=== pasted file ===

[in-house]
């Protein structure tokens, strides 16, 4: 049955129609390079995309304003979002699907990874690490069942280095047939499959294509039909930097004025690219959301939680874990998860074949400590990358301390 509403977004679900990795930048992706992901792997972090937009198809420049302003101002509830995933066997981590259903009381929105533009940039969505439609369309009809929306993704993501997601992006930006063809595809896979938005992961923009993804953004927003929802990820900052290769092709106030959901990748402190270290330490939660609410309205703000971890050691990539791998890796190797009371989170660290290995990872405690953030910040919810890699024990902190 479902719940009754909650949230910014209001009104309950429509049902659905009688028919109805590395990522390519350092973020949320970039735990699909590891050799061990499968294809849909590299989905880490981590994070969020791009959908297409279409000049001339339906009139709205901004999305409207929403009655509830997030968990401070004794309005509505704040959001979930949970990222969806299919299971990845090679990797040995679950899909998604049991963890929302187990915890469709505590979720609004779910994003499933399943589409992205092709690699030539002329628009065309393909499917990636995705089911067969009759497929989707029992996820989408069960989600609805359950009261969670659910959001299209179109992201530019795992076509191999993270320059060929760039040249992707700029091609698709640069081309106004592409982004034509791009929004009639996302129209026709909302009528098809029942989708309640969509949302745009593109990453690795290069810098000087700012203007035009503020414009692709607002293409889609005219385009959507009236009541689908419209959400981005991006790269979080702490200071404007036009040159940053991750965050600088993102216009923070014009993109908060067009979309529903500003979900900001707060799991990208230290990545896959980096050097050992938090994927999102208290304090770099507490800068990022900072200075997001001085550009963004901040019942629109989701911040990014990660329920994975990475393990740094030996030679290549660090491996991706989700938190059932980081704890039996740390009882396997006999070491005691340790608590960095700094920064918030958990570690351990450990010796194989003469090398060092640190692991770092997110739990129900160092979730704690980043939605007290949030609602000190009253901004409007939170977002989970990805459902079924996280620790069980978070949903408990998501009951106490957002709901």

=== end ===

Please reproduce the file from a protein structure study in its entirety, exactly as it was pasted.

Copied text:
[in-house]
């Protein structure tokens, strides 16, 4: 049955129609390079995309304003979002699907990874690490069942280095047939499959294509039909930097004025690219959301939680874990998860074949400590990358301390 509403977004679900990795930048992706992901792997972090937009198809420049302003101002509830995933066997981590259903009381929105533009940039969505439609369309009809929306993704993501997601992006930006063809595809896979938005992961923009993804953004927003929802990820900052290769092709106030959901990748402190270290330490939660609410309205703000971890050691990539791998890796190797009371989170660290290995990872405690953030910040919810890699024990902190 479902719940009754909650949230910014209001009104309950429509049902659905009688028919109805590395990522390519350092973020949320970039735990699909590891050799061990499968294809849909590299989905880490981590994070969020791009959908297409279409000049001339339906009139709205901004999305409207929403009655509830997030968990401070004794309005509505704040959001979930949970990222969806299919299971990845090679990797040995679950899909998604049991963890929302187990915890469709505590979720609004779910994003499933399943589409992205092709690699030539002329628009065309393909499917990636995705089911067969009759497929989707029992996820989408069960989600609805359950009261969670659910959001299209179109992201530019795992076509191999993270320059060929760039040249992707700029091609698709640069081309106004592409982004034509791009929004009639996302129209026709909302009528098809029942989708309640969509949302745009593109990453690795290069810098000087700012203007035009503020414009692709607002293409889609005219385009959507009236009541689908419209959400981005991006790269979080702490200071404007036009040159940053991750965050600088993102216009923070014009993109908060067009979309529903500003979900900001707060799991990208230290990545896959980096050097050992938090994927999102208290304090770099507490800068990022900072200075997001001085550009963004901040019942629109989701911040990014990660329920994975990475393990740094030996030679290549660090491996991706989700938190059932980081704890039996740390009882396997006999070491005691340790608590960095700094920064918030958990570690351990450990010796194989003469090398060092640190692991770092997110739990129900160092979730704690980043939605007290949030609602000190009253901004409007939170977002989970990805459902079924996280620790069980978070949903408990998501009951106490957002709901």